The Level 6 AGTC team had a great state meet, finishing fifth as a team overall. The team had many standout performances. In the eleven-year-old division, Cameron Zadravec finished seventh on bars and beam, tenth on vault, eleventh on floor, and ninth in the all-around. Ava Lindsay finished fifth on vault and eleventh all-around. Teammate Avery Dinges captured tenth on beam. In the 12B division, Zoe Rahn finished second on bars, third on vault, and fifth on beam, placing her third overall. Teammate Sinead Dolan captured fourth on floor. In the 13- year-old division, Julia Hackley finished second on bars, fifth on beam and floor, and sixth on vault, placing her third in the all-around. Isabelle Balfour placed second on vault, sixth on beam and floor, and fourth all-around. Maren Hennessy took eighth on vault, and teammate Anya Bakin showcased solid performances on vault and floor.
Congratulations to the Level 4 AGTC team on their strong competition at States! Fantastic 1st place AA finish for Lindsey Lee (37.550) and super 3rd place finish to Malaya Brisson (35.875) in each of their age categories. Hadley Prewitt and Eliza Penfold each earned a 1st place spot for Bars in their age categories (9.625 and 9.250 respectively). Also hitting solid bar routines were Kendall Prewitt (4th place 9.375), Teagan Wilson (2nd place 9.1) and Bella Trinceri (2nd place 9.4). Maddie McMahon (9.025), Rachel Khoury (8.825) and Ava Burness (8.35) all performed strong on the floor exercise. Tori Liedecke stuck beam and scored a 9.1. This team worked so hard all season and we are very proud of them!!!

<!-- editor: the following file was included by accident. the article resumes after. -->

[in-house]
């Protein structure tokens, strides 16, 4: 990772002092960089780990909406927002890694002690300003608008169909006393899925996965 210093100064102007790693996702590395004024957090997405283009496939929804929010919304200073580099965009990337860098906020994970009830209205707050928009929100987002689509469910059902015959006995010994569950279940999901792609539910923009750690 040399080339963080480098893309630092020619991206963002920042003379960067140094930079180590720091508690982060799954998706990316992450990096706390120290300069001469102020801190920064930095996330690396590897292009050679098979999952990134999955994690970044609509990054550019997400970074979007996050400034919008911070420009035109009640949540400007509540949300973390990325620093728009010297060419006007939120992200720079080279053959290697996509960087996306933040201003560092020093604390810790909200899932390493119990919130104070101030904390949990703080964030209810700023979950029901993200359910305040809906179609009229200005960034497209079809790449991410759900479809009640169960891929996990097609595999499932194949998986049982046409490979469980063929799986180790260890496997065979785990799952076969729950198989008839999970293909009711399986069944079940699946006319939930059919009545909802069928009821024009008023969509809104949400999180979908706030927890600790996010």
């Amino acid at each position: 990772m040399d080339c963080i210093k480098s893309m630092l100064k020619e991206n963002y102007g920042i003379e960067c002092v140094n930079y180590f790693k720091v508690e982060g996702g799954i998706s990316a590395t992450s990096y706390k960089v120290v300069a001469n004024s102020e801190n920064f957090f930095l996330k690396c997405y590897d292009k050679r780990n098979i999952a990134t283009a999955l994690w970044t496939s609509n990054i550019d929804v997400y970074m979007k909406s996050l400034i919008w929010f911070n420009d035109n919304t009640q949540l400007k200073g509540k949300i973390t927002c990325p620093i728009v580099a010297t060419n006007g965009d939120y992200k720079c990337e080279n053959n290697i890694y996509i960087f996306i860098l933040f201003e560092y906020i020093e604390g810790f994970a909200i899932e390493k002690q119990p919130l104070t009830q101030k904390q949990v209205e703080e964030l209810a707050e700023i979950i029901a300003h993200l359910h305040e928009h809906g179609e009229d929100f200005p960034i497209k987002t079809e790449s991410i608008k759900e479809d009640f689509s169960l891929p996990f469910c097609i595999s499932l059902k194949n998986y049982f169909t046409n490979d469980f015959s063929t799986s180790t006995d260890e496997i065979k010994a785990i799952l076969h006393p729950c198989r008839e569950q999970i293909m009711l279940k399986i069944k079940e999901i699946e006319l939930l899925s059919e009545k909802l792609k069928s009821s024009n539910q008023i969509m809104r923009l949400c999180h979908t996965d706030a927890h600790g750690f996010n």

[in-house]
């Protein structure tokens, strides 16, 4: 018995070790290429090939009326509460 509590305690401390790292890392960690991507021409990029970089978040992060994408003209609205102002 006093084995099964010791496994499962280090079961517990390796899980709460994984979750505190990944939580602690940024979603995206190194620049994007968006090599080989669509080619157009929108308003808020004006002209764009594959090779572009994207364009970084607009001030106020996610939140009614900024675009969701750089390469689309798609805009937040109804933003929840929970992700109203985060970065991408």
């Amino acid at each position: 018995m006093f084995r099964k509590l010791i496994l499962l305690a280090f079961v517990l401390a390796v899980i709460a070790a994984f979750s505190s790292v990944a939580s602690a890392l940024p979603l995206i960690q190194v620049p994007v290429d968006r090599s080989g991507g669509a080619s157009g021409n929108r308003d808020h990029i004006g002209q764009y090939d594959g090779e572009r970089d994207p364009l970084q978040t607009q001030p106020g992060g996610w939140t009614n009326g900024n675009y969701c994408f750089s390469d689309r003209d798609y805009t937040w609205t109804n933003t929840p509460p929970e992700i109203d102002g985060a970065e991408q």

Team Atlantic Level 8 gymnasts had a strong performance at NH State Championships. Sarah Craft competed in the 13,14 year old age group and finished in 7th place in the all round. Also in the same age group, Anya Cunningham finished in 8th place in the all around. Both gymnasts earned a coveted spot on the NH Regional Team. New Hampshire has 48 Level 8 competitors and the state is only allotted 16 spots to the regional meet. The pair will compete in Springfield, MA on Saturday, April 22nd a the Region VI Regional Gymnastics Championships. Dominique Chasse and Heidi Fortin competed in the 15 and over age group. Dominique finished in 9th place over all and also finished in 9th on balance beam. Heidi finished in 8th all around and performed a strong bar routine for a 7th place finish in a competitive age group. The team finished 4th over all in a field of 8 teams.